Despite a pretty good PlayStation Plus lineup for March 2018, Sony has announced that PS3 and PS Vita games will no longer be included in the service from 8 March 2019.
Given that the PlayStation 4 (PS4) is not backwards compatible, and Sony has no real plans to add the feature, I cannot say that I am surprised by the move. In the last five years, most people have jumped ship from the PS3 to the newer PS4. Sony has also made the change somewhat easier by ‘remastering’ some of the more popular PS3 games for the newer system. Remastered games include the first three Uncharted titles, Shadow of the Colossus, The Last of Us, Beyond Two Souls and more.
According to Sony, all of your previously downloaded PS3 and PS Vita games will continue to work as long as a valid PlayStation Plus subscription is held. In short, the older games you have already downloaded will still continue to work, but Sony is no longer including these classic games as perks of its PlayStation Plus subscription. As such, the subscription will only include two free PlayStation 4 games, each month, from March 2019 onwards.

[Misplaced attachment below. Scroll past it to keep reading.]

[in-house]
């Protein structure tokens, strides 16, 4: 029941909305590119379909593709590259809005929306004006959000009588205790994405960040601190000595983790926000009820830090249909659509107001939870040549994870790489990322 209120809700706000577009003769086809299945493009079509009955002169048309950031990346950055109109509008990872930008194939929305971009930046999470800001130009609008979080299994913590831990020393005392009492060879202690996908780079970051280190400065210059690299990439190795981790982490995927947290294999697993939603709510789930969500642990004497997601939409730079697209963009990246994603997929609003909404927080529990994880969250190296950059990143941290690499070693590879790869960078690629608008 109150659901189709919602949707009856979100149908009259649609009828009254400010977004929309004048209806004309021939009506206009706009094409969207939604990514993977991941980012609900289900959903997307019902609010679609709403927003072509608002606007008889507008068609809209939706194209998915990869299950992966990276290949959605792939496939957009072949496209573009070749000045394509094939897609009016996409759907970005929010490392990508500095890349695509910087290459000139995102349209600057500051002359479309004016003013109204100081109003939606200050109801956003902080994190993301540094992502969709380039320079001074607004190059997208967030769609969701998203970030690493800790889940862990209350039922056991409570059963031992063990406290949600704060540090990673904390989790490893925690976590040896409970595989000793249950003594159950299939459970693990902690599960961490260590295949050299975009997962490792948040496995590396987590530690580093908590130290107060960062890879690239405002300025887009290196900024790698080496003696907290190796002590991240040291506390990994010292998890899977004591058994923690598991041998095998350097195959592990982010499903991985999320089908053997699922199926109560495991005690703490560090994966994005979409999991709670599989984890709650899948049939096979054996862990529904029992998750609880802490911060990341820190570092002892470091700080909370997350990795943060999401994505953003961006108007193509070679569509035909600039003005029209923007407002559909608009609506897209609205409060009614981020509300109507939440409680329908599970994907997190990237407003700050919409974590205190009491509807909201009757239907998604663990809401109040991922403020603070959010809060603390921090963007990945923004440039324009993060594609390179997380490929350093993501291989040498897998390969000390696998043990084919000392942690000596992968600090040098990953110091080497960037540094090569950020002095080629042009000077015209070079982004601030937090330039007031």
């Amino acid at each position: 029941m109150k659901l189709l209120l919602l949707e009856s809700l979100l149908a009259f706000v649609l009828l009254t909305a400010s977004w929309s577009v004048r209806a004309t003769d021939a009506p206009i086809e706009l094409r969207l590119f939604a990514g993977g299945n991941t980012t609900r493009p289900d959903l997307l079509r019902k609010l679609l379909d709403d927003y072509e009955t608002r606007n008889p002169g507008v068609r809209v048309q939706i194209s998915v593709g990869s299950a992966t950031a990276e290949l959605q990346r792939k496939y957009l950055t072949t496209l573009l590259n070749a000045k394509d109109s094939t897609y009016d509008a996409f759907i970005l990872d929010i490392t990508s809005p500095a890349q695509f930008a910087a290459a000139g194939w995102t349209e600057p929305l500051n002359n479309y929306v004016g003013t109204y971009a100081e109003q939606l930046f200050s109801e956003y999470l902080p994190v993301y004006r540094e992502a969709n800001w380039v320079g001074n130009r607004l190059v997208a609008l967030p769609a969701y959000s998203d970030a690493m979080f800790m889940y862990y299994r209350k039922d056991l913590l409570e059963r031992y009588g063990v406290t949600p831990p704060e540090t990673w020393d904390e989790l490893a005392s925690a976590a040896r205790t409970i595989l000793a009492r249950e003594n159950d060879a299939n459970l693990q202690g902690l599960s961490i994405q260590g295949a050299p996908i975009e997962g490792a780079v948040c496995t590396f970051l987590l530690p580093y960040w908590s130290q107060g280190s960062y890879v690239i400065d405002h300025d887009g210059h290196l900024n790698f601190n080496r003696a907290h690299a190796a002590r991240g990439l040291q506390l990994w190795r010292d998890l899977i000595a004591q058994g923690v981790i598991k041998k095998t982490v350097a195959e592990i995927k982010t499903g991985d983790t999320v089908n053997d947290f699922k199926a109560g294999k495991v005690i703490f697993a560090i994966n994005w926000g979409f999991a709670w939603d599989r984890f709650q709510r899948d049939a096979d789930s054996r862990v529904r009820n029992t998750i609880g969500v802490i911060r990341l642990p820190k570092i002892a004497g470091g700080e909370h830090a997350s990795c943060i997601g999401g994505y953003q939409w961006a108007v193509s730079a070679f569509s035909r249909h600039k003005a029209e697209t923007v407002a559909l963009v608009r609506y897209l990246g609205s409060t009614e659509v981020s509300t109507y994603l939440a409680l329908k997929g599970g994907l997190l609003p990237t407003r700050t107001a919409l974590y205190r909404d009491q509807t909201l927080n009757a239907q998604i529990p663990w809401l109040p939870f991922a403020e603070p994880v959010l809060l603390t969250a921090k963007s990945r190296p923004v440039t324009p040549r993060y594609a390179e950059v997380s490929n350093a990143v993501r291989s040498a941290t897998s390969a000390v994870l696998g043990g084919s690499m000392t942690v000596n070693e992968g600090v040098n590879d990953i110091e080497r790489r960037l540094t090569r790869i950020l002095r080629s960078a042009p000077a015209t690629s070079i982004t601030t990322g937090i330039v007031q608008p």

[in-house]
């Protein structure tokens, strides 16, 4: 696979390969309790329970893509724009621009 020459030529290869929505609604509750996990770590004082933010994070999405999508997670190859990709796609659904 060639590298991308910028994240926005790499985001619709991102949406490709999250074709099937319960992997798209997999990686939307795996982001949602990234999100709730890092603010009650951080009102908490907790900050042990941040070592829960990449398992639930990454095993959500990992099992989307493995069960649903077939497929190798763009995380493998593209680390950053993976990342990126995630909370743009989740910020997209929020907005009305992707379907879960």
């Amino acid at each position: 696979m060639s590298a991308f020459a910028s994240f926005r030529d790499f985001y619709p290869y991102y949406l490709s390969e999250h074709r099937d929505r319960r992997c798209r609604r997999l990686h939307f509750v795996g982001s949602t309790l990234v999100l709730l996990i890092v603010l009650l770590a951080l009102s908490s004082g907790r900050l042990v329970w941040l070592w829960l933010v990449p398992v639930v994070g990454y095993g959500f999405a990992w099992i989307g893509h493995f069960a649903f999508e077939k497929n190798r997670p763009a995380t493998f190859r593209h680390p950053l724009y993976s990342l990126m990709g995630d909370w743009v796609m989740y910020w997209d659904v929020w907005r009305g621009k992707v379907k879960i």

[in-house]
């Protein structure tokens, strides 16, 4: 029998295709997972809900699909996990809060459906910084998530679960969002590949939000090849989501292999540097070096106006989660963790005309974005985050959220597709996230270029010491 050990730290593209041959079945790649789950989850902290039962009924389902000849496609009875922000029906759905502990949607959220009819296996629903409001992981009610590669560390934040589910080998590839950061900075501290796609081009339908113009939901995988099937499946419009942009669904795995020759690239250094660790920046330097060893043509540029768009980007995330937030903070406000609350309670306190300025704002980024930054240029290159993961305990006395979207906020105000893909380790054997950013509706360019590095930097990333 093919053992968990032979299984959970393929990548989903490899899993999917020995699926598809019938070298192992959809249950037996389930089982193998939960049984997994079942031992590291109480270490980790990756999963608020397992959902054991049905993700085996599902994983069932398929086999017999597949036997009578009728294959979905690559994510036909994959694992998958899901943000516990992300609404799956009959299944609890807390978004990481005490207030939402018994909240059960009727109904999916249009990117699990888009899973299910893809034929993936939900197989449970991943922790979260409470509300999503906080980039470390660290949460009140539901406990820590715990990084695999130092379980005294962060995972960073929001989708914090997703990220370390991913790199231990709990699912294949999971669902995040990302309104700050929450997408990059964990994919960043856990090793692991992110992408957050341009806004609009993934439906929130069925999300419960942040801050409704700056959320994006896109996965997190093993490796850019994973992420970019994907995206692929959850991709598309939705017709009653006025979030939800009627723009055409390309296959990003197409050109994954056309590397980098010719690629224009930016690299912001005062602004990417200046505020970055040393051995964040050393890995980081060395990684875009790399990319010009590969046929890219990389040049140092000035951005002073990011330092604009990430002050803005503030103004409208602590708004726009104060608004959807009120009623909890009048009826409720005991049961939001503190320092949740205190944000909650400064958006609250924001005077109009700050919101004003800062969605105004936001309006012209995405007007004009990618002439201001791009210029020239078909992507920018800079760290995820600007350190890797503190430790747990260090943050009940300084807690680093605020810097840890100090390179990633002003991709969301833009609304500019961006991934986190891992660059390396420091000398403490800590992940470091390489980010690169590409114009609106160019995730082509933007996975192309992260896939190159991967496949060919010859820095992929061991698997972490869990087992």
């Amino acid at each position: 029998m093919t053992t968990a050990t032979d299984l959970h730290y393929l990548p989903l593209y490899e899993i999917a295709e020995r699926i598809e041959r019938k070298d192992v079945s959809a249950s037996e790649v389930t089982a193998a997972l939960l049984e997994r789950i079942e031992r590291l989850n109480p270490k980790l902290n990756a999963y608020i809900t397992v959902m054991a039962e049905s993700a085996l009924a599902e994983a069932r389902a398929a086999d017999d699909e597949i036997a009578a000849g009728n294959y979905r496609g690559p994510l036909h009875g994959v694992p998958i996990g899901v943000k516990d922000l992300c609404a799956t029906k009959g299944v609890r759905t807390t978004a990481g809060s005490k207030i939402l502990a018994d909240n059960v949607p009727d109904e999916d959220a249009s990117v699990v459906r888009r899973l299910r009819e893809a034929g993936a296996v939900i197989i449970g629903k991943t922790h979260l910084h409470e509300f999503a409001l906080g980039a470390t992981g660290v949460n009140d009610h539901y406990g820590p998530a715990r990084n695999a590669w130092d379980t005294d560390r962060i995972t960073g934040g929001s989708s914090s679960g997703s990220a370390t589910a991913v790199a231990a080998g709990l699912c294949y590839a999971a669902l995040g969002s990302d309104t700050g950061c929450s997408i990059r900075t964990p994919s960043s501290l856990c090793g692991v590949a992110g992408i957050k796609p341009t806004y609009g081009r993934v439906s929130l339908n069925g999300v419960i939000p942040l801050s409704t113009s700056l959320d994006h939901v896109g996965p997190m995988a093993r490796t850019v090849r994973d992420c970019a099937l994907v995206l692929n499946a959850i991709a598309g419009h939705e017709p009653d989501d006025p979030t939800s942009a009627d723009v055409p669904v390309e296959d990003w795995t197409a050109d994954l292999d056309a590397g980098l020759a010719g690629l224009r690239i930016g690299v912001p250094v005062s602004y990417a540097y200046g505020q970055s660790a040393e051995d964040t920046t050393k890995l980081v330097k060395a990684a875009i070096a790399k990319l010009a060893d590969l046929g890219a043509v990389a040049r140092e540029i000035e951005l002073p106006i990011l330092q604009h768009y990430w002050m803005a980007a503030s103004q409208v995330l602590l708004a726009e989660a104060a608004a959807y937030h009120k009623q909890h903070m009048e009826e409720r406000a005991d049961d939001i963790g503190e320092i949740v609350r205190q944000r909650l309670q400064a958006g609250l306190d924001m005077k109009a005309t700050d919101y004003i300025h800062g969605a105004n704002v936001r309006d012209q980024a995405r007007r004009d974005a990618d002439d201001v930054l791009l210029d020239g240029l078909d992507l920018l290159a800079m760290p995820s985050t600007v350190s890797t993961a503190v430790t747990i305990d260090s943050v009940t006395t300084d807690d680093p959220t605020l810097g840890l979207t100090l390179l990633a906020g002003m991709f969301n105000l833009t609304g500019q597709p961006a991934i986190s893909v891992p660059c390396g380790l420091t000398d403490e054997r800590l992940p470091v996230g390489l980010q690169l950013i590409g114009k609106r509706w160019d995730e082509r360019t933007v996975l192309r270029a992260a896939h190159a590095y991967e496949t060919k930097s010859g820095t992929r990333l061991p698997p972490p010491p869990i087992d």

Sony’s approach to older games is almost opposite to that of Microsoft. The latter allows the Xbox One console to be fully backwards compatible with games from the Xbox 360 and even the original Xbox. Going so far as to include older games as an added benefit to the monthly Xbox Games with Gold selection. Older games are even included in Xbox Game Pass – the 100 plus all-you-can-play game subscription (think of it as Netflix, but for games). The former, however, has completely forgone backwards compatibility in favour of remasters and its very own PlayStation Now service (allows games to be streamed from ‘the cloud’ – only available in select regions).
To be honest, I personally prefer Microsoft’s approach. I feel that it does a much better job of rewarding long term gamers. A move that, at least to me, is far more “for the players” than Sony would care to admit.
Owner, founder and editor-in-chief at Vamers, Hans has a vested interest in geek culture and the interactive entertainment industry. With a Masters degree in Communications and Ludology, he is well read and versed in matters relating to video games and communication media, among many other topics of interest.